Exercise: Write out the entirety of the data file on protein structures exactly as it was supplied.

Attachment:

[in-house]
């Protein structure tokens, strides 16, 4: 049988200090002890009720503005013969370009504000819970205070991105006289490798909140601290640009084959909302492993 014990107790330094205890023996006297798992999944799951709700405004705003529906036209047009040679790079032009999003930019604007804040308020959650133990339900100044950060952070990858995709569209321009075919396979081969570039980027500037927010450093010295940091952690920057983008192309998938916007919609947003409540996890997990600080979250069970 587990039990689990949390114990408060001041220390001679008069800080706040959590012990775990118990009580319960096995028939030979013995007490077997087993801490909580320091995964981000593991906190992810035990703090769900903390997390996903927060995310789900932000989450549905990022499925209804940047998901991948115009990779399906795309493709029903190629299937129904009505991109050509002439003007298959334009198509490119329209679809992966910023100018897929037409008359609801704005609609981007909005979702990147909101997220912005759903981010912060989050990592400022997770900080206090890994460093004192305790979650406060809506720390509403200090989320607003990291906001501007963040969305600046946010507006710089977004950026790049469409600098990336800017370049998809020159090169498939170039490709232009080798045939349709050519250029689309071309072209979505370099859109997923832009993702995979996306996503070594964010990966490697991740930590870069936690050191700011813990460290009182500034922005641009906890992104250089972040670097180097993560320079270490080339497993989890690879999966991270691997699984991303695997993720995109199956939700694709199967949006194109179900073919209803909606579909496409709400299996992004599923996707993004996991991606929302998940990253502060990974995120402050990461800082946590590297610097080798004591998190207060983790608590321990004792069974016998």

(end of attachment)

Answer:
[in-house]
């Protein structure tokens, strides 16, 4: 049988200090002890009720503005013969370009504000819970205070991105006289490798909140601290640009084959909302492993 014990107790330094205890023996006297798992999944799951709700405004705003529906036209047009040679790079032009999003930019604007804040308020959650133990339900100044950060952070990858995709569209321009075919396979081969570039980027500037927010450093010295940091952690920057983008192309998938916007919609947003409540996890997990600080979250069970 587990039990689990949390114990408060001041220390001679008069800080706040959590012990775990118990009580319960096995028939030979013995007490077997087993801490909580320091995964981000593991906190992810035990703090769900903390997390996903927060995310789900932000989450549905990022499925209804940047998901991948115009990779399906795309493709029903190629299937129904009505991109050509002439003007298959334009198509490119329209679809992966910023100018897929037409008359609801704005609609981007909005979702990147909101997220912005759903981010912060989050990592400022997770900080206090890994460093004192305790979650406060809506720390509403200090989320607003990291906001501007963040969305600046946010507006710089977004950026790049469409600098990336800017370049998809020159090169498939170039490709232009080798045939349709050519250029689309071309072209979505370099859109997923832009993702995979996306996503070594964010990966490697991740930590870069936690050191700011813990460290009182500034922005641009906890992104250089972040670097180097993560320079270490080339497993989890690879999966991270691997699984991303695997993720995109199956939700694709199967949006194109179900073919209803909606579909496409709400299996992004599923996707993004996991991606929302998940990253502060990974995120402050990461800082946590590297610097080798004591998190207060983790608590321990004792069974016998």